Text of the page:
Spotlight on goodwill and entrepreneurs’ relief
It’s never a good sign when a perfectly good tax relief is mentioned in the Autumn Statement, and true to form the “strengthening” of entrepreneurs’ relief (ER) George Osborne mentioned means more anti-avoidance rules, effective for transactions made on or after 3 December, says Rebecca Cave.
Since 6 April 2008 when ER was born, it has been available to reduce capital gains tax (CGT) payable on gains arising on the incorporation of a business. Some businesses find they are carrying a significant value of “goodwill” (reputation, customer relationships, value of continuing contracts) when they decide to incorporate. The goodwill is transferred to the company along with the other assets of the trade. Whether the “goodwill” is of a nature that is capable of being transferred from the individual to the company is another very contentious matter.
The company that takes over the trade (which need not be newly formed company), is unlikely to have the funds to pay the seller for the assets transferred, so it leaves the balance on an account within the company owing to the seller.
After deducting the very generous CGT annual exemption from the value of the goodwill (which normally has a zero base cost), the seller pays 10% CGT (claiming ER) on the balance. Subsequently he gradually extracts funds equal to that balance as tax-free and NI-free payments from the company – as the CGT has already been paid.
Although the company will be a related party (as defined in CTA 2009, s 835(5)) to the individual who sold the goodwill, it can claim tax relief for the cost of the goodwill under the corporate intangible assets regime (CTA 2009, Pt 8). Only where the original business was founded before 1 April 2002, and hence the goodwill is deemed to be created before that date, will the company be barred from claiming tax relief on the value of the goodwill it acquires from the related party (CTA 2009, s 882).
The government has decided that the combination of 10% tax for the business founder, plus corporation tax relief for the successor company, on a value which is difficult to prove with any accuracy, is an abuse of the tax rules.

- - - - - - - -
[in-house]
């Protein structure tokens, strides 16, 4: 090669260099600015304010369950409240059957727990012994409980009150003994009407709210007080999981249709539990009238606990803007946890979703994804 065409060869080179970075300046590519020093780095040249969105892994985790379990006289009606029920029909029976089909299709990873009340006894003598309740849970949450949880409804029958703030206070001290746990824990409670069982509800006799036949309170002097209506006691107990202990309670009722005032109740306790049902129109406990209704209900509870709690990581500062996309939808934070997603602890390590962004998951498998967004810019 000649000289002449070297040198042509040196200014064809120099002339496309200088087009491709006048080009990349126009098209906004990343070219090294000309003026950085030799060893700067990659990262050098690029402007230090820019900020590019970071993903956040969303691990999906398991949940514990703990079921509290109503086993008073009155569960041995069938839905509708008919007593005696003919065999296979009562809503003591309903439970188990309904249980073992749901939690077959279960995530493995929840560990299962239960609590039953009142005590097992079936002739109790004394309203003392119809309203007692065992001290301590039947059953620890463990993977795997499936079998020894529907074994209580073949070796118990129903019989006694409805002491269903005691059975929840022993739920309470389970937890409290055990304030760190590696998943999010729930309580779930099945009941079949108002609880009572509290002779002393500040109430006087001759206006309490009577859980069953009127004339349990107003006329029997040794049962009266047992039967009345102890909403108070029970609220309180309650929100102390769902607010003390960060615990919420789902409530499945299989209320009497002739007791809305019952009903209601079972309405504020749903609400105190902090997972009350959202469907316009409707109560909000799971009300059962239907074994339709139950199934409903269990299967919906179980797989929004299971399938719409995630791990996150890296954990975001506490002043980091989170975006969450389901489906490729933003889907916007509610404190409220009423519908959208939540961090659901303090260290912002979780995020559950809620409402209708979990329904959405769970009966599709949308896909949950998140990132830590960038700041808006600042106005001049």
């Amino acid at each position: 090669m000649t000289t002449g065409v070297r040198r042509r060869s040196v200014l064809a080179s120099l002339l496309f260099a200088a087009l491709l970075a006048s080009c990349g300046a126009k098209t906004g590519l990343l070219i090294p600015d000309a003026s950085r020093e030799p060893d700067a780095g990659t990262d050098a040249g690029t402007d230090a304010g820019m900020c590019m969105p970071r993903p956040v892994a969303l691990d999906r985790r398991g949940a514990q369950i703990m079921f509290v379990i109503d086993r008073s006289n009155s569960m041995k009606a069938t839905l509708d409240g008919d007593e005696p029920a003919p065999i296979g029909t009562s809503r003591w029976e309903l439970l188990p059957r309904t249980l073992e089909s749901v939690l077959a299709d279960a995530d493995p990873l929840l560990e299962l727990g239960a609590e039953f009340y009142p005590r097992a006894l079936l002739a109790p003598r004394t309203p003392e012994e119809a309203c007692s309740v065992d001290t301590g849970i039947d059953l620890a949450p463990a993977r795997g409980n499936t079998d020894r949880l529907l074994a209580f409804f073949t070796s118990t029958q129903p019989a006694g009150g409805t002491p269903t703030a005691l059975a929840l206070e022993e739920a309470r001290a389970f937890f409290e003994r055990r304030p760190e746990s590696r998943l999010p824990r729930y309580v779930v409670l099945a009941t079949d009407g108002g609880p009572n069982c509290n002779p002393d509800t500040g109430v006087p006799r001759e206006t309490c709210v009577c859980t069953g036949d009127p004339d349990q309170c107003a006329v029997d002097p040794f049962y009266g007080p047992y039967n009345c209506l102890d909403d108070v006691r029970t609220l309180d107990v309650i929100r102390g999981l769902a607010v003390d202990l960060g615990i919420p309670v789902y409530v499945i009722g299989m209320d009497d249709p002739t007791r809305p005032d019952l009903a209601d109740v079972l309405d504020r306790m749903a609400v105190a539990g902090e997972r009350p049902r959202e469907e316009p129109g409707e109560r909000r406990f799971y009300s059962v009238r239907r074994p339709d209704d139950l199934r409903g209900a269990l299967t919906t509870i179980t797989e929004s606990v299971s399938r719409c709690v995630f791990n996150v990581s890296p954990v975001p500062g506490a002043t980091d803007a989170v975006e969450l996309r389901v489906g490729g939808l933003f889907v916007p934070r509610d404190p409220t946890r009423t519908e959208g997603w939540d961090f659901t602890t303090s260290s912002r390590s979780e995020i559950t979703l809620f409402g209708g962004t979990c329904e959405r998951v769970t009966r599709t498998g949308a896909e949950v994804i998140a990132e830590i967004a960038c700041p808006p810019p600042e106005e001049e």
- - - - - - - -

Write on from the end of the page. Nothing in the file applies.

Hence, with effect for business disposals on and after 3 December, ER can’t apply to a gain arising on the transfer of goodwill to a close company, where that company is a “related party” to the seller (again defined in CTA 2009, s 835(5)).
ER will continue to be available on incorporations – it’s just that the value of goodwill is excluded from the assets that qualify for ER on the business disposal. If the seller enters into arrangements to try to side-step this new condition applying on the transfer of goodwill – it will apply anyway (new TCGA 1992, s 169LA(5)).
The company will also be denied tax relief on the value of goodwill acquired on and after 3 December, where the seller of the goodwill is related to the company (new CTA 2009, s 849B).
Where a business wants to incorporate, it can use other capital gains tax reliefs to reduce or defer any capital gains arising. For example incorporation relief (TCGA 1992, s 162) will apply automatically where all the assets of the business are transferred to the company (or all assets except cash). Alternatively if section 162 is dis-applied, holdover relief can be claimed on the gains that arise on an asset by asset basis (TCGA 1992 s 165).
However, using incorporation relief or holdover relief will roll the gain into the value of the new shares of the company, or into the base-cost of the assets held by the company. In either situation there will be no balance available for the seller to drawdown tax free from the company.
Rebecca Cave is the author of 'Capital Gains Tax Reliefs for SMEs and Entrepreneurs 2014/15' published by Bloomsbury Professional.